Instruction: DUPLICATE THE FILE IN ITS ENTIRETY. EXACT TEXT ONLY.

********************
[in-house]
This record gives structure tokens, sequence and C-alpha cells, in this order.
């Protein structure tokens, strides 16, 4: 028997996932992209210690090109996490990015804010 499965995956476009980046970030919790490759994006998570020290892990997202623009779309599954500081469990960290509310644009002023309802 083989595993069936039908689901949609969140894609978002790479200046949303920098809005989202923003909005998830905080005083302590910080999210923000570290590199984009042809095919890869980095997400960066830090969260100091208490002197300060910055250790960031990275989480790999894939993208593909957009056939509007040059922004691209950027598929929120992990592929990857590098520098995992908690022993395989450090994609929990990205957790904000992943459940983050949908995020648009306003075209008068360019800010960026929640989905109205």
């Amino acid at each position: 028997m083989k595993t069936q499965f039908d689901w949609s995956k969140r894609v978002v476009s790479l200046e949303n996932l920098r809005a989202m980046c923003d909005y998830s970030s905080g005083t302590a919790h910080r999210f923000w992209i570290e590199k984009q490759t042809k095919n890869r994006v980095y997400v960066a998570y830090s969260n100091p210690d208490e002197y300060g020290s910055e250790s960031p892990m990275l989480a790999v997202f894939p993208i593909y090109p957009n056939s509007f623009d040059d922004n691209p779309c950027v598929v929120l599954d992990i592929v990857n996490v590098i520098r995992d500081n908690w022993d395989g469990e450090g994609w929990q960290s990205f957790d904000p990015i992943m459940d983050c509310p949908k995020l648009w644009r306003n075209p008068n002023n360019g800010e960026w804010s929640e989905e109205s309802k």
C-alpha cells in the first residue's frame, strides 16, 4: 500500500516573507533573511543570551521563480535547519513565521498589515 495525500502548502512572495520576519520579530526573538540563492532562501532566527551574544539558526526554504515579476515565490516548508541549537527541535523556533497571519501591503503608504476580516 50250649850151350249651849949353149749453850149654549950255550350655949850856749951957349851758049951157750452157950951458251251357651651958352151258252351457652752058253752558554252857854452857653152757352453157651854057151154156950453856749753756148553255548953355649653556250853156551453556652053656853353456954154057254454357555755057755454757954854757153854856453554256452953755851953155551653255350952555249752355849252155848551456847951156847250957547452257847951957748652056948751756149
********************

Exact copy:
[in-house]
This record gives structure tokens, sequence and C-alpha cells, in this order.
């Protein structure tokens, strides 16, 4: 028997996932992209210690090109996490990015804010 499965995956476009980046970030919790490759994006998570020290892990997202623009779309599954500081469990960290509310644009002023309802 083989595993069936039908689901949609969140894609978002790479200046949303920098809005989202923003909005998830905080005083302590910080999210923000570290590199984009042809095919890869980095997400960066830090969260100091208490002197300060910055250790960031990275989480790999894939993208593909957009056939509007040059922004691209950027598929929120992990592929990857590098520098995992908690022993395989450090994609929990990205957790904000992943459940983050949908995020648009306003075209008068360019800010960026929640989905109205």
């Amino acid at each position: 028997m083989k595993t069936q499965f039908d689901w949609s995956k969140r894609v978002v476009s790479l200046e949303n996932l920098r809005a989202m980046c923003d909005y998830s970030s905080g005083t302590a919790h910080r999210f923000w992209i570290e590199k984009q490759t042809k095919n890869r994006v980095y997400v960066a998570y830090s969260n100091p210690d208490e002197y300060g020290s910055e250790s960031p892990m990275l989480a790999v997202f894939p993208i593909y090109p957009n056939s509007f623009d040059d922004n691209p779309c950027v598929v929120l599954d992990i592929v990857n996490v590098i520098r995992d500081n908690w022993d395989g469990e450090g994609w929990q960290s990205f957790d904000p990015i992943m459940d983050c509310p949908k995020l648009w644009r306003n075209p008068n002023n360019g800010e960026w804010s929640e989905e109205s309802k």
C-alpha cells in the first residue's frame, strides 16, 4: 500500500516573507533573511543570551521563480535547519513565521498589515 495525500502548502512572495520576519520579530526573538540563492532562501532566527551574544539558526526554504515579476515565490516548508541549537527541535523556533497571519501591503503608504476580516 50250649850151350249651849949353149749453850149654549950255550350655949850856749951957349851758049951157750452157950951458251251357651651958352151258252351457652752058253752558554252857854452857653152757352453157651854057151154156950453856749753756148553255548953355649653556250853156551453556652053656853353456954154057254454357555755057755454757954854757153854856453554256452953755851953155551653255350952555249752355849252155848551456847951156847250957547452257847951957748652056948751756149